[I describe the typical Congressional Representative for the receptionist:]
"It concerns me that our Representatives ask us to be patient while they "study the issue" or "get more input from our constituents".

"This one-way communication continues right up until the vote, after which any meaningful discussion is moot and there's nothing left to do but commisserate about the loss of more citizens' rights.

"We shouldn't have to call and pester you folks for our Senator's' position, swarm your fax machine and generally make a nuisance for you.

"But the Senator's staff should have already studied the legislation, have already prepared the Senator to discuss the bill's implications with their constituents.

"The Senator should HAVE a position AND the explanation of how they arrived on that position - well ahead of their vote.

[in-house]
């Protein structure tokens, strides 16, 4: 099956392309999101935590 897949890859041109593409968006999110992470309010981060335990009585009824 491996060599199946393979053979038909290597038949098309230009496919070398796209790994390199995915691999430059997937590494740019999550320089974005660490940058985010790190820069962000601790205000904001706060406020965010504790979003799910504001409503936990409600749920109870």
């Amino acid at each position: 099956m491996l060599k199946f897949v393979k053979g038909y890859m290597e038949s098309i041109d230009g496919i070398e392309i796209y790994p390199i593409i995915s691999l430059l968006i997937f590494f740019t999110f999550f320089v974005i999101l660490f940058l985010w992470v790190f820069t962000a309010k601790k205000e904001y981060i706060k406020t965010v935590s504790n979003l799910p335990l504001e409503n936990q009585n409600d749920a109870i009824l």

"The lack of a position just tells constituents their representative lacks diligence and confidence of conviction and brings into question their leadership ability, maybe even their integrity.

"We need TIMELY two-way communication with our Senators on these important issues affecting our Constitutional rights.

"Those newsletters and post mortem letters just don't cut it any more.

"OK thanks for listening to me and I hope you have a great weekend!

Posted by: justintime | Jun 16, 2006 4:13:20 PM

Wow! Nicely done. It does mean we have a lot of work to do on Monday.

Posted by: Lynn | Jun 16, 2006 4:26:35 PM